Nepal emergency appeal
Appeal now closed
Thank you to everyone who donated to our Nepal appeal. Thanks to your generosity, the funding need has now been met and we are no longer taking donations.
Any donations made through this page will be placed in our emergency appeal fund for use in future emergency responses.
Nepal's worst earthquake in 80 years has left families in chaos, with children alone and frightened as scenes of horror unfold around them. Many have been orphaned and have no one to care for them.
We are working to protect the most vulnerable children by:
- Distributing aid to families in need
- Reuniting families
- Providing care to lone children
- Offering safe spaces to give children stability
Please help Nepal's children.
The magnitude 7.8 quake hit central Nepal on the morning of Saturday 25th April, with the epicentre just 50 miles north of Kathmandu. Thousands of people have been killed, with untold destruction affecting homes, schools, hospitals and cultural landmarks.
With the quake's epicentre in the isolated rural area between Kathmandu and Pokhara, the death count is expected to rise substantially as officials and aid workers reach the more inaccessible areas worst-affected by the disaster. Charities and humanitarian organisations like SOS Children are reacting swiftly but the scale of the disaster is yet to become clear.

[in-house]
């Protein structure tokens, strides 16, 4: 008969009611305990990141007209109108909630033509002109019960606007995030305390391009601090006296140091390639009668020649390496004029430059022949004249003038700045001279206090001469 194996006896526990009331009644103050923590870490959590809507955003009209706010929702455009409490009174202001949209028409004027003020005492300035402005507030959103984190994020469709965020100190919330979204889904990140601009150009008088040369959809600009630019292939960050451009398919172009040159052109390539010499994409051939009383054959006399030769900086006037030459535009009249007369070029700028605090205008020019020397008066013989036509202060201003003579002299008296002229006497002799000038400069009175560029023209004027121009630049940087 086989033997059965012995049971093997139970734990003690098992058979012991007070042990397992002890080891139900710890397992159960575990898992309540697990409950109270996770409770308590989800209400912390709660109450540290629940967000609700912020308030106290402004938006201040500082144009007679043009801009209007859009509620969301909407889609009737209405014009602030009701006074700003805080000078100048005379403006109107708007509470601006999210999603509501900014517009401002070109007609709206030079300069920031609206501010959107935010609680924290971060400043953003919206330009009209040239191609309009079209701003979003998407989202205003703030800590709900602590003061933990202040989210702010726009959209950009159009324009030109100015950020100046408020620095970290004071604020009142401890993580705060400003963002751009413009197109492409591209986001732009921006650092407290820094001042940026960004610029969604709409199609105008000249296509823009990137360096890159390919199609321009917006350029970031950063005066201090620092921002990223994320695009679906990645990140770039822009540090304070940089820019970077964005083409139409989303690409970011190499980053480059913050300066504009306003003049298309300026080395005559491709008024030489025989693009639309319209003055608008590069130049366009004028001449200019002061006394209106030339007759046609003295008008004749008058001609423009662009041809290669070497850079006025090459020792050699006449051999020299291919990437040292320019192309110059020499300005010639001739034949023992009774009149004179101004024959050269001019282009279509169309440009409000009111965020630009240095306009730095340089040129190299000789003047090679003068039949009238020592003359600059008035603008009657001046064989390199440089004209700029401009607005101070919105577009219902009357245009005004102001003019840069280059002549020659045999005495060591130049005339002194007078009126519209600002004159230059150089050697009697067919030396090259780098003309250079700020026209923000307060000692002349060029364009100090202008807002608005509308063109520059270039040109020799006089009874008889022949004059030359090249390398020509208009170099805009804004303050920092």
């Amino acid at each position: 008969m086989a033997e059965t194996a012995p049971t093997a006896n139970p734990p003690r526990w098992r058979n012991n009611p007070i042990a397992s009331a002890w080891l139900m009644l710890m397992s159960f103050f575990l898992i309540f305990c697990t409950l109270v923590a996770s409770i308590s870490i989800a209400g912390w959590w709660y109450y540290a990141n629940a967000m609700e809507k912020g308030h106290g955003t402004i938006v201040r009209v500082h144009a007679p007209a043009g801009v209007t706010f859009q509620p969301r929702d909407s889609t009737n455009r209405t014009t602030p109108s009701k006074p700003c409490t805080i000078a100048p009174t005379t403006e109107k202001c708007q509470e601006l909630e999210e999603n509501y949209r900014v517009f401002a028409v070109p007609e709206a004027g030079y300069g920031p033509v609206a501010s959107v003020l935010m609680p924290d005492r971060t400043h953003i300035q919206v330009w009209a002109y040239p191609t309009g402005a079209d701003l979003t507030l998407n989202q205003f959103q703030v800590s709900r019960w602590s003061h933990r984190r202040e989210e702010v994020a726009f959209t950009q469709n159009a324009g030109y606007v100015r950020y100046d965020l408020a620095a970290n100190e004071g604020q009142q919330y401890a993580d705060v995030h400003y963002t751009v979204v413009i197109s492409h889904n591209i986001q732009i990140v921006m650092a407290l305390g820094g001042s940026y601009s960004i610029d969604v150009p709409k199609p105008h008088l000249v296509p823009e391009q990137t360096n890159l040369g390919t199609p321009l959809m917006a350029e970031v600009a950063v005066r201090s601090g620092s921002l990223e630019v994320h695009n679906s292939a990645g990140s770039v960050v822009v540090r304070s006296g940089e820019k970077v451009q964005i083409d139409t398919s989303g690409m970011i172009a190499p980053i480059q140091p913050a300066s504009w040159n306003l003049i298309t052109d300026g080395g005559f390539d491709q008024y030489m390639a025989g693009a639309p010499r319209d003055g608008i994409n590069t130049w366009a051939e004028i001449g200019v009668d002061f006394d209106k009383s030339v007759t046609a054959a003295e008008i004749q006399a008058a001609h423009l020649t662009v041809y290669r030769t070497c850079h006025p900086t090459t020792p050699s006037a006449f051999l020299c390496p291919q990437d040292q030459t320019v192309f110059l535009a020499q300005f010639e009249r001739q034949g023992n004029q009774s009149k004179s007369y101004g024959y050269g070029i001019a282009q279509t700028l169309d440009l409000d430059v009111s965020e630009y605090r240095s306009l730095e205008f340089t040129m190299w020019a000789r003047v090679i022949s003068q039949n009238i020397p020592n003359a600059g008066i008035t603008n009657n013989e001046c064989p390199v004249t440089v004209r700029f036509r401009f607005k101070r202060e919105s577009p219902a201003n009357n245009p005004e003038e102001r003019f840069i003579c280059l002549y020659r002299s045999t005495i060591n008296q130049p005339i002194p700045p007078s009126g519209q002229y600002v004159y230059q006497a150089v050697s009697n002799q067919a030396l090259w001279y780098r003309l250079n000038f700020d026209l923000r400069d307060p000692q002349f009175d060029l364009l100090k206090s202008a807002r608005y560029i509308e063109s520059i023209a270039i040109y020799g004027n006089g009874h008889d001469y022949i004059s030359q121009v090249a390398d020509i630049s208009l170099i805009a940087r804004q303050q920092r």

In the immediate aftermath of the quake, families were forced onto the streets as aftershocks brought the threat of further damage to lives and property. Many children have been separated from their families, and in the most tragic cases orphaned. Whether with their families or not, natural disaster is frightening for children and without the right support, can leave serious long-term damage.
Our promise to families affected by the quake:
“To those parents who are separated from their children, we offer our commitment to make every effort to reunite them with you or your family. And on behalf of parents who have perished in this terrible tragedy, we offer care or other support for the children to the best of our ability.”
—Richard Pichler, Chief Executive, SOS Children's Villages International
We are committed to keeping families together, providing care, and offering stability to children in trauma at this time of crisis:
- Providing aid, healthcare and shelter: Our Children's Village in Jorpati has been converted into a medical camp, and our team are delivering first aid, food and water to those in need. From the Village in Kavre, we are providing first aid, food and water to people at the nearby rescue camp.
- Reuniting families: We are working to reunite lost and unaccompanied children with their parents and families. We will also target families at risk of breaking up as a result of the strain caused by the disaster. Given our long-term presence in Nepal, we have well-established processes for managing this, from identification and registration to documentation and family tracing.
- Providing care: Where children cannot be reunited in the short- or long-term, we will provide care at our Children's Villages in the area, including our Village in Sanothimi.